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I am trying to find address of devices in my computer. So far i managed to get list of devices(with pcap_findalldevs) but i can`t figure out how to get to those addresses. I saw this manpage - http://www.tcpdump.org/pcap3_man.html where is written something like this

addresses a pointer to the first element of a list of addresses for the interface

And then this

Each element of the list of addresses is of type pcap_addr_t, and has the following members:

So I have this code

pcap_if_t *alldevsp , *device;

 char *devname , **devs;
 int count = 1 , n;

 if(pcap_findalldevs(&alldevsp, errbuf))
 {
  printf("Error: %s" , errbuf);
  exit(1);
 }

 device = alldevsp;
 pcap_addr_t list;
 printf("\nDevices:\n");
 while(device != NULL)
 {
  printf("%d. %s - %s", count++ , device->name , device->description);
  list = device->addresses[0];
  printf("address: %s\n",(char *) inet_ntoa(list.addr));
  device = device->next; 
 }

Compilation is OK, but when i try to run it i get this:

Devices: 1. eth0 - (null)addres: 144.208.30.8 2. wlan0 - (null)addres: 128.213.30.8 Segmentation fault

I can understand that segfault, because third device is usb and it doesnt have address, but those IP for eth0 and wlan0 are wrong, they doesnt match.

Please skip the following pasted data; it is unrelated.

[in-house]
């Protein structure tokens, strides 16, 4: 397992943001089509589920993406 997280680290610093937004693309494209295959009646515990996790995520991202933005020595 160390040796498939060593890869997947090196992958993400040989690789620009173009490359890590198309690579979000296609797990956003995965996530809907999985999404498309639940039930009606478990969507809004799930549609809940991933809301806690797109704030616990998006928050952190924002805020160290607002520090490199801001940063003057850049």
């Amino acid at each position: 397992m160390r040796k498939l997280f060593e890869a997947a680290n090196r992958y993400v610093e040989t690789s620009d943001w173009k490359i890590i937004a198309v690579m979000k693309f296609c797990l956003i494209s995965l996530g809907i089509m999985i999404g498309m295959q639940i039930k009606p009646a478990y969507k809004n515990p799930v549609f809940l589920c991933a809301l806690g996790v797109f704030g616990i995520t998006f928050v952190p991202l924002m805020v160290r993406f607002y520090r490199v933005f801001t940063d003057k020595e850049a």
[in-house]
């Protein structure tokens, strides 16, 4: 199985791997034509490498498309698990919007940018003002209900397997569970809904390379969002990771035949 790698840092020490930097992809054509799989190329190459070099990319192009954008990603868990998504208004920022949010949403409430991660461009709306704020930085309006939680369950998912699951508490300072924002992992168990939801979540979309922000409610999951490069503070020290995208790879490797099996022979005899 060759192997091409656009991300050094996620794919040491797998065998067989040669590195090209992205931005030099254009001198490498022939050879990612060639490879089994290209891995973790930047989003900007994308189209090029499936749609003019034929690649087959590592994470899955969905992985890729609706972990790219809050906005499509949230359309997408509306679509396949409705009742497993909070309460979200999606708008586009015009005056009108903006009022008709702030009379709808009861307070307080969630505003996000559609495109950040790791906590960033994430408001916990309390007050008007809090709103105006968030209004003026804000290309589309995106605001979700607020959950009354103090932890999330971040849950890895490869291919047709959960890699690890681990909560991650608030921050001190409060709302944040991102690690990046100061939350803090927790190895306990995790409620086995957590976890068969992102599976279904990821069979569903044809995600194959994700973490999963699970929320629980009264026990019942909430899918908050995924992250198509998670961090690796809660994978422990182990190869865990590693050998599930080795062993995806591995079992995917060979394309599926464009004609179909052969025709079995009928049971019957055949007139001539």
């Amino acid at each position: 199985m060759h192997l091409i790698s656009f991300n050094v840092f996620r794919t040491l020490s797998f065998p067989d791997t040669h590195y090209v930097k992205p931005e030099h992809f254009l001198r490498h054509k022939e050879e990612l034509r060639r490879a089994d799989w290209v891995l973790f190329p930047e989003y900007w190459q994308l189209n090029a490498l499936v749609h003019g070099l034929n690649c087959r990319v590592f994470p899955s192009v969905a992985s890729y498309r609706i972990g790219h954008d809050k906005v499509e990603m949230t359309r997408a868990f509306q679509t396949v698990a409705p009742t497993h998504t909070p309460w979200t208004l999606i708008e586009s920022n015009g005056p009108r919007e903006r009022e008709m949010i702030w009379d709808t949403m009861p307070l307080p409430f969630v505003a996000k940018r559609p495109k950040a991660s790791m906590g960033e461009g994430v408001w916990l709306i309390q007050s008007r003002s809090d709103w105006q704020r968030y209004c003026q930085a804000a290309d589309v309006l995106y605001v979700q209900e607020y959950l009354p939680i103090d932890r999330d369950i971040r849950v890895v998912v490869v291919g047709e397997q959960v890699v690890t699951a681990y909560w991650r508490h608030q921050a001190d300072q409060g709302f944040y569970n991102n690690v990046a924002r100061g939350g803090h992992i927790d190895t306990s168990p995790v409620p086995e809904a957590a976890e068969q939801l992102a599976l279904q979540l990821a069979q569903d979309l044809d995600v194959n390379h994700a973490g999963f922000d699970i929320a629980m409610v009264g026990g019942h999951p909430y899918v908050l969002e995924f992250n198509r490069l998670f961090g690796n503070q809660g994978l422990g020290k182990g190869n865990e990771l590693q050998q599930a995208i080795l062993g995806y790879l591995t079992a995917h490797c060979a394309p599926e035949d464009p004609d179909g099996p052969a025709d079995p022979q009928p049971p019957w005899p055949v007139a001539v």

What am I doing wrong?

share|improve this question
    
How do you know the IPs are wrong? ifconfig? What if you run it a different way: stackoverflow.com/questions/4139405/… –  chrisaycock Nov 27 '10 at 23:42
    
I know they are wrong because of ifconfig :) Besides that, they change every time I run a program –  Pirozek Nov 27 '10 at 23:47

1 Answer 1

up vote 1 down vote accepted

From your link:

Each element of the list of addresses is of type pcap_addr_t,
and has the following members:
    ...
    addr
        a pointer to a struct sockaddr containing an address
    ...

Now, what is a struct sockaddr? See here: http://www.retran.com/beej/sockaddr_inman.html

So where you are doing this:

printf("address: %s\n",(char *) inet_ntoa(list.addr));

You should be doing something like this:

printf("address: %s\n", inet_ntoa(((struct sockaddr_in*)list.addr)->sin_addr));

That is, you need to extract the "IP address" (if indeed the family is AF_INET), else you are giving inet_ntoa the wrong type of argument.

share|improve this answer
    
Yes, that's what I was referring to when I said "if indeed the family is AF_INET." The family is of course just another field in the sockaddr. –  John Zwinck Nov 28 '10 at 0:40
    
Looks like you can only retrieve the IP this way. How do you get the mac address? –  T3rm1 Nov 28 '12 at 21:02
    
I'd try this approach: stackoverflow.com/questions/1779715/… to get the MAC address, once you have the IP address. This of course assumes that the system configuration doesn't change between capture time and analysis time. –  John Zwinck Dec 10 '12 at 10:10

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